Tinnitus is a physiological disorder where an individual experiences a ringing or buzzing in their ears. There are two different types of tinnitus: subjective (the most common form of the disorder) and objective, which is considerably rarer. The difference between the two forms is whether the buzzing noise can be heard by anyone else but the sufferer, with subjective tinnitus heard only by the person in question and objective tinnitus heard by others.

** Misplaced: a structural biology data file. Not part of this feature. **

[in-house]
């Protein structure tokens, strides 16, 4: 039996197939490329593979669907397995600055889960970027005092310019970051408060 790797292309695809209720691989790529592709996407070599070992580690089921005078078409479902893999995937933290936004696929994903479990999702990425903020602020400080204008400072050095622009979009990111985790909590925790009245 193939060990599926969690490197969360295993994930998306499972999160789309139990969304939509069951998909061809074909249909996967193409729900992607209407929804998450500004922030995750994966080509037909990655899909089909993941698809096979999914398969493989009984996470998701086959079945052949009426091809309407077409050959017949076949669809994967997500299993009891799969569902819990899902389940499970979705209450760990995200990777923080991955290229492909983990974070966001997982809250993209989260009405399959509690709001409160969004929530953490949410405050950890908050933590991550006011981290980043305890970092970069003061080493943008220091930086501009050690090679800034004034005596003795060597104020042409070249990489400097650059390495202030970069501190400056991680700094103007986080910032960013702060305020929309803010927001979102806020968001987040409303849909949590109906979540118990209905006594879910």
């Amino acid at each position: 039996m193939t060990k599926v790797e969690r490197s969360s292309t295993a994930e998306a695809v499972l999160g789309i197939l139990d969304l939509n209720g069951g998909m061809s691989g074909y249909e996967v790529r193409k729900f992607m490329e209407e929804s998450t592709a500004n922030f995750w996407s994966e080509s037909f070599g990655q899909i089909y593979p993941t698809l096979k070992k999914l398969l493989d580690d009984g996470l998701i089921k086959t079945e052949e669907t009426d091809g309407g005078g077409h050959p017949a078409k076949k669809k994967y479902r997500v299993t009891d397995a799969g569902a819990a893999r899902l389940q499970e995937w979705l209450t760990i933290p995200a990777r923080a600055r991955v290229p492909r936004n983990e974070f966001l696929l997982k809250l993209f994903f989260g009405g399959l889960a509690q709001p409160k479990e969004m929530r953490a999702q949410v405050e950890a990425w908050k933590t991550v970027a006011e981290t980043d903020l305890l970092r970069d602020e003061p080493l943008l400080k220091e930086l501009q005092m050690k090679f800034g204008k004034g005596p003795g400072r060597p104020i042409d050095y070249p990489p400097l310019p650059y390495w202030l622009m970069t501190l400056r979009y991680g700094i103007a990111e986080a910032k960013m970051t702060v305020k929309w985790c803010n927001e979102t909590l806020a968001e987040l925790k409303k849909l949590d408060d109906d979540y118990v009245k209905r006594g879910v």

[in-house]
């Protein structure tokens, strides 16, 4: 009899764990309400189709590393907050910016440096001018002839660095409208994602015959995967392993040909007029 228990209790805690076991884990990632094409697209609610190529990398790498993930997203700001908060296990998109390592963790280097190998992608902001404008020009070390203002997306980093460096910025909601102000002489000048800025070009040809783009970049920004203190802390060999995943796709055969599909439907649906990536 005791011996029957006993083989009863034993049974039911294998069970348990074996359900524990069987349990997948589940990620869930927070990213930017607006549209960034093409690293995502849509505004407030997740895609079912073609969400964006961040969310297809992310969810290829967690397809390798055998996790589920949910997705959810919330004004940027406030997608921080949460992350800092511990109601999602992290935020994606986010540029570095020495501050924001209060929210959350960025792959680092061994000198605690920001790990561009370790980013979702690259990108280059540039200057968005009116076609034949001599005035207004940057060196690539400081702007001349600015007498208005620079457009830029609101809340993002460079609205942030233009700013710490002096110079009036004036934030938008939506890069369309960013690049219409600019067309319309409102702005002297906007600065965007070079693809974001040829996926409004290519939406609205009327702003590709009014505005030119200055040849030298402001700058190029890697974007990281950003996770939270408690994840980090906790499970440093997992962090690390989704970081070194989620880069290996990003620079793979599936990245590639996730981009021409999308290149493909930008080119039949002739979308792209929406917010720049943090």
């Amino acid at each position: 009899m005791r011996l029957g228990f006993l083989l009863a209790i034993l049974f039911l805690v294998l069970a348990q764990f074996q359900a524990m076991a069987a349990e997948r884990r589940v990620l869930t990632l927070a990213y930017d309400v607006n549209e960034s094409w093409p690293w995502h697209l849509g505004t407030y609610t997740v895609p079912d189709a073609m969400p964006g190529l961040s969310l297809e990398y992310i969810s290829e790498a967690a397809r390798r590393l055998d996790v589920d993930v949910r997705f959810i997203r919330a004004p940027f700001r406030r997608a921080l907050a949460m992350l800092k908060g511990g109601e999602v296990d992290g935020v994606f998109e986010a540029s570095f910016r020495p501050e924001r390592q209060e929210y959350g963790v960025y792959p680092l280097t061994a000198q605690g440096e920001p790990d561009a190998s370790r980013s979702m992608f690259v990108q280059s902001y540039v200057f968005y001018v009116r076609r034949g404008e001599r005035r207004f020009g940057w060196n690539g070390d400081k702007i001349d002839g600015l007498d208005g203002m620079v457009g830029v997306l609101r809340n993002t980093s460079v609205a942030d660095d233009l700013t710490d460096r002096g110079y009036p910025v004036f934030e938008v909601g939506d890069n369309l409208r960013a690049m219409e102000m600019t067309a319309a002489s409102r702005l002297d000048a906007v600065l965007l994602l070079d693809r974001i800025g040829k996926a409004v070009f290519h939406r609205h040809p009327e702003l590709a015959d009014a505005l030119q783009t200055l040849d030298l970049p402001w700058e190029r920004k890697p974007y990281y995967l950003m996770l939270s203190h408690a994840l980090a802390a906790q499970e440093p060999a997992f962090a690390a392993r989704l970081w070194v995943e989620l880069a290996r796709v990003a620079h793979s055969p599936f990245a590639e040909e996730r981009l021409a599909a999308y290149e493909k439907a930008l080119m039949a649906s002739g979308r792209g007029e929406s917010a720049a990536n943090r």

Current medical opinion states that the cause of both forms of tinnitus can be traced to a number of ear conditions, including external auditory canal obstructions (earwax, for example), engorgement of the eardrum’s membrane, subjection to certain drugs (chloroquine, for example) and exposure to loud noises of high frequency. In addition, tinnitus has been linked to high blood pressure (hypertension).
Treatment for tinnitus usually involves the simple removal of any ear canal obstructions that may be present in the sufferer. However, in severe cases, surgery and meditative drugs like amitriptyline are also used. For persistent sufferers, hearing aids and high-frequency noise blocking devices are utilised.